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Few protest, especially at end
By GARY SHELTON
Published May 29, 2007
ST. PETERSBURG - A man hit a ball with a stick. Did you cheer?
The home team won a game on Memorial Day. Did you begin to forget?
An accused player danced around the infield, his teammates pounding on his back, the approval from the crowd washing over him. Did you forgive?
Elijah Dukes won a game Monday night. Sports being what they are, and fans being the way they are, perhaps he won something more. Like it or not, in the eyes of some, perhaps he took a step toward a pardon.
Of course, it should not matter. When compared to the accusations leveled against Dukes in the previous week, baseball is a tiny thing, and winning a game doesn't have anything to do with vindication. But you know: after Dukes knocked in the winning run in a 6-5 Rays victory, there will be a few more fans ready to give him the benefit of the doubt.
This was Dukes' first game back in the home lineup, and it could not have gone better for him. Fans barely protested at the beginning, and by the end, most of them were cheering his name.
Perhaps you expected outrage as Dukes played in front of the home crowd for first time since he was accused by his wife of threatening her. It didn't happen. There were a couple of catcalls as he jogged to centerfield, and a smattering of boos when he came to bat, but there was no heat to the fury.
This was the sound of Tampa Bay's outrage? This was the fury of fans who are supposedly fed up? This was what the Rays feared so much they had kept Dukes out of the lineup for two games last week?
Yeah, that'll teach him.
If there was a message for Dukes in Monday's game, it was the chilling sound of mild dissent. It was as if the Rays slipped him into the home lineup and, somehow, no one noticed.
I'll be honest. I expected more of a protest, if not against Dukes in particular then against the allegations of domestic violence in general. Given the passion of my e-mail over the last few days, I expected a little more indignation. Given the protests in my phone messages, I expected a little more scorn.
Remember the crowd's anger a few years ago when Baltimore's Roberto Alomar appeared here after spitting at an umpire? This was nowhere near that. It wasn't the level of disapproval Albert Belle heard when he made his first visit to the Trop while with the Indians. John Rocker drew a louder reaction when he made his first appearance for the Rays.
So what are we to make of the sedate reaction?
Are we to believe that everyone who wanted to protest Dukes did so by refusing to attend the game? Yes, there were a lot of empty seats, but that's always true of the Rays. If you believe that, you can also believe the fans have been protesting the Rays for one thing or another for most of the decade.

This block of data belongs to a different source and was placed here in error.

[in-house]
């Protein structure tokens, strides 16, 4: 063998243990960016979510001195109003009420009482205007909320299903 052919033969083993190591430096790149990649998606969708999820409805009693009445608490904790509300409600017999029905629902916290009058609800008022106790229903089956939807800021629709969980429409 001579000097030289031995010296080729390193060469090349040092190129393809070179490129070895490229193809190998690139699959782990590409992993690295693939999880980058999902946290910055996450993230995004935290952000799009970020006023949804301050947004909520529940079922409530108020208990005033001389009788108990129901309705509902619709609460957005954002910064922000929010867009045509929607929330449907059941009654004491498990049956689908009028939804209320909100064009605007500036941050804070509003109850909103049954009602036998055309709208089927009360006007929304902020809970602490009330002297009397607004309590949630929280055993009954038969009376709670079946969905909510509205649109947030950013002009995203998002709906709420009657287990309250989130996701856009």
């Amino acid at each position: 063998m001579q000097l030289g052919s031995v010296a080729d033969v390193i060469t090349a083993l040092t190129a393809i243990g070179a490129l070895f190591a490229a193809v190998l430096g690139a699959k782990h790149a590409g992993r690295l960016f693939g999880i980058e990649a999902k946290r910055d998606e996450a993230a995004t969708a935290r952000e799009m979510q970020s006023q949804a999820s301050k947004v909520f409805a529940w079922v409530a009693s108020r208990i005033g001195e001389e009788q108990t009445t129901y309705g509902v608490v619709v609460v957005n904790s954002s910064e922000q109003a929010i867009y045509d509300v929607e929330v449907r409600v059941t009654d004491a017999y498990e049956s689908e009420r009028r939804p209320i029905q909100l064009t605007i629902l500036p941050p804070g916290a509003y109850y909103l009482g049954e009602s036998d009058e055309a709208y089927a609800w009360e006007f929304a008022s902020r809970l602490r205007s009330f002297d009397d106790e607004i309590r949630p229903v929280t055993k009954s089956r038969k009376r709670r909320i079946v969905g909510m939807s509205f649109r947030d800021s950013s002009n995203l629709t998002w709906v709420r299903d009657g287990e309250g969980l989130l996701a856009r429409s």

Are we to believe Tampa Bay is soft on allegations of domestic violence? Are we to believe baseball fans care less about death threats than those outside of the stadium? Are we to believe fans were merely giving Dukes the old silent treatment? Are we to believe that all involved have agreed that it is time for yet another chance for Dukes?
Or, perhaps, are we to believe this controversy may blow over more quickly than most of us anticipated?
If you are the Devil Rays, how can you not be relieved by such a passive reaction? One minute, the front office had to be bracing for the reaction, and the next, it had to be asking, "Was that it?" If this is the sound of fan unrest, why should the team ever suspend anyone for anything?
If you are Dukes, how can you not be encouraged? How can you help but think, "This is going to blow over pretty quick"? Why should he ever feel the need to apologize?
"Some fans were a little hard on me," Dukes told Rays broadcaster Todd Kalas after the game. "It's all right. They'll get over it."
If there is hope for Dukes - and evidently, the Rays have bundles of it - he needs to find an experienced voice. Maybe someone who has made some mistakes himself. Maybe someone who has endured controversy. Maybe someone also from Tampa.
If so, the Tigers' Gary Sheffield says he is listening.
Before the game, Sheffield stood at his locker and talked of his hopes for Dukes. For months he has been encouraged by those who know Dukes to become a mentor for him. Sheffield says it is a role he is willing to play.
"I think we all need somebody to help us through our youth," Sheffield said. "He's in a tough situation. He needs to gravitate toward a veteran to kind of guide him. I look at his ability, and I think he can be an asset to major-league baseball and to the Devil Rays. I want to see a guy achieve things rather than be another statistic."
Sheffield said the two talked Monday, though not about the specifics of Dukes' latest incident. He said if Dukes were to bring it up, he would talk to him about it.
"I'm not an authority figure where he has to talk to me," Sheffield said, "but if he wants me to help, I will. It saddens me that it's starting off this way. I just don't want it to get out of control."
At this point, any guidance will do. Dukes needs to find someone he can trust and pay attention. He needs the voice of perspective.
Ah, forget it.
From the sound of it, all he needs is a few more base hits.